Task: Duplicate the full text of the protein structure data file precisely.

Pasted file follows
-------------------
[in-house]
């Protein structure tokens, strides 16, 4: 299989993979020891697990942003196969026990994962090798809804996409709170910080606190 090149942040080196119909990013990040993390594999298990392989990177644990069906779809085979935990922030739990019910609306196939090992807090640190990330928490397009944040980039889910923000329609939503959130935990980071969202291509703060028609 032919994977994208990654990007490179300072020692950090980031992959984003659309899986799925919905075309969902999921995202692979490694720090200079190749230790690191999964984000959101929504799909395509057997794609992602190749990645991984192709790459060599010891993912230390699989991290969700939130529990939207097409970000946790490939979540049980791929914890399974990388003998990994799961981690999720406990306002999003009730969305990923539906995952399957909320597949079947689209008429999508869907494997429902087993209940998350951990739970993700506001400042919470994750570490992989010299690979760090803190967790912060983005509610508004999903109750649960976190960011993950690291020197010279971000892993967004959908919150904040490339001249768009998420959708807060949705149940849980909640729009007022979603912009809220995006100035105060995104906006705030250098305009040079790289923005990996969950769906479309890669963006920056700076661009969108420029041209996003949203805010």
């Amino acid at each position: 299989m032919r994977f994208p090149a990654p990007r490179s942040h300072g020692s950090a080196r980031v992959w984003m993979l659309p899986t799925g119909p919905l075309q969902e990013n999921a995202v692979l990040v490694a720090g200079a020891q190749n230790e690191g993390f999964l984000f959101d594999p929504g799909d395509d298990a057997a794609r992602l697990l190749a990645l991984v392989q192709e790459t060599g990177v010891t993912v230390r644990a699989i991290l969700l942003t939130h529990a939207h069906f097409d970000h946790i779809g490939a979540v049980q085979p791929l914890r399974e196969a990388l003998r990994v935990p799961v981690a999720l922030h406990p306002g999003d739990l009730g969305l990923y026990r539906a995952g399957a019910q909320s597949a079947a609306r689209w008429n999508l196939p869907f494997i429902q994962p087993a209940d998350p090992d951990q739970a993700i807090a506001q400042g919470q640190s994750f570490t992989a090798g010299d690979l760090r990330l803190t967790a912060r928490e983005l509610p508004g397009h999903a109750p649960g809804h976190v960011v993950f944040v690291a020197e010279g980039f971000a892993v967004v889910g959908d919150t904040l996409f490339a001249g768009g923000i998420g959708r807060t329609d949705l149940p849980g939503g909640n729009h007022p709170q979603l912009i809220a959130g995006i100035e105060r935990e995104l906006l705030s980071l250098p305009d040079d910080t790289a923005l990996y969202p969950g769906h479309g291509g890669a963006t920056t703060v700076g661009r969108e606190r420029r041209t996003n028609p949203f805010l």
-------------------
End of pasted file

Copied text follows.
[in-house]
């Protein structure tokens, strides 16, 4: 299989993979020891697990942003196969026990994962090798809804996409709170910080606190 090149942040080196119909990013990040993390594999298990392989990177644990069906779809085979935990922030739990019910609306196939090992807090640190990330928490397009944040980039889910923000329609939503959130935990980071969202291509703060028609 032919994977994208990654990007490179300072020692950090980031992959984003659309899986799925919905075309969902999921995202692979490694720090200079190749230790690191999964984000959101929504799909395509057997794609992602190749990645991984192709790459060599010891993912230390699989991290969700939130529990939207097409970000946790490939979540049980791929914890399974990388003998990994799961981690999720406990306002999003009730969305990923539906995952399957909320597949079947689209008429999508869907494997429902087993209940998350951990739970993700506001400042919470994750570490992989010299690979760090803190967790912060983005509610508004999903109750649960976190960011993950690291020197010279971000892993967004959908919150904040490339001249768009998420959708807060949705149940849980909640729009007022979603912009809220995006100035105060995104906006705030250098305009040079790289923005990996969950769906479309890669963006920056700076661009969108420029041209996003949203805010």
């Amino acid at each position: 299989m032919r994977f994208p090149a990654p990007r490179s942040h300072g020692s950090a080196r980031v992959w984003m993979l659309p899986t799925g119909p919905l075309q969902e990013n999921a995202v692979l990040v490694a720090g200079a020891q190749n230790e690191g993390f999964l984000f959101d594999p929504g799909d395509d298990a057997a794609r992602l697990l190749a990645l991984v392989q192709e790459t060599g990177v010891t993912v230390r644990a699989i991290l969700l942003t939130h529990a939207h069906f097409d970000h946790i779809g490939a979540v049980q085979p791929l914890r399974e196969a990388l003998r990994v935990p799961v981690a999720l922030h406990p306002g999003d739990l009730g969305l990923y026990r539906a995952g399957a019910q909320s597949a079947a609306r689209w008429n999508l196939p869907f494997i429902q994962p087993a209940d998350p090992d951990q739970a993700i807090a506001q400042g919470q640190s994750f570490t992989a090798g010299d690979l760090r990330l803190t967790a912060r928490e983005l509610p508004g397009h999903a109750p649960g809804h976190v960011v993950f944040v690291a020197e010279g980039f971000a892993v967004v889910g959908d919150t904040l996409f490339a001249g768009g923000i998420g959708r807060t329609d949705l149940p849980g939503g909640n729009h007022p709170q979603l912009i809220a959130g995006i100035e105060r935990e995104l906006l705030s980071l250098p305009d040079d910080t790289a923005l990996y969202p969950g769906h479309g291509g890669a963006t920056t703060v700076g661009r969108e606190r420029r041209t996003n028609p949203f805010l």